But, a trifle unfair, it also carried the connotation of ‘It's time we joined the twentieth century’ and ‘It's time we did all the things that have been neglected since Menzies became PM’ and ‘It's time to dump McMahon into the dustbin of history’. And these readings, this framing of the election choice, was emphasised emphatically after the Labor win as the Duumvirs Whitlam and Barnard – no time (!) to muck around waiting for caucus to elect a ministry – got stuck into a mountain of policy implementation in the most astonishing short period of government in Australian history.
So, benefit of the doubt, a deliberate and successful framing. But what else of Whitlam's words sticks in your mind? Ah yes, from the day the lights on the hill were turned off and the dream ended: ‘Well may we say “god save the queen” because nothing will save the governor-general’.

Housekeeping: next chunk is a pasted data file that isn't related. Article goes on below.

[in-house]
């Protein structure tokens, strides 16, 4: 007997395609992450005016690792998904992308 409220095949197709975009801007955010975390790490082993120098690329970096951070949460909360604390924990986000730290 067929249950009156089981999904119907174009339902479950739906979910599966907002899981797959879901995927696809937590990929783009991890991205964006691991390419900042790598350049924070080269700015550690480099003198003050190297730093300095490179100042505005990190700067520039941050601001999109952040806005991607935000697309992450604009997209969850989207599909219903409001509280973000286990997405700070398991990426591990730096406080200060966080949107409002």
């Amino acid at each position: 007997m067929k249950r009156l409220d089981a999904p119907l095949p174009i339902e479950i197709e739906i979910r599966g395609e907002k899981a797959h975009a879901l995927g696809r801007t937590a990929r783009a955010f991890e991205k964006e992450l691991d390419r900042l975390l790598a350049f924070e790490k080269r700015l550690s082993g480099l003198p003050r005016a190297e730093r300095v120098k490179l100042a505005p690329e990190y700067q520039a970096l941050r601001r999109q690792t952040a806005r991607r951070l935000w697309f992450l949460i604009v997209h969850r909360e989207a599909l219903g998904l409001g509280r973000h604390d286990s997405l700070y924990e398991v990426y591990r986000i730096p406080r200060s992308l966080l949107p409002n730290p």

Now if you know nothing else about Whitlam you will know that phrase. Must have been replayed a million times in the next four decades. But, um, what does it actually mean? Who was saying ‘god save the queen’ exactly? And what is the meaning of the words ‘well may’ and ‘because’ in the sentence? And from what was the GG not being ‘saved’ and when? No, the whole thing is nonsense, words that individually have meaning but collectively are gobbledygook.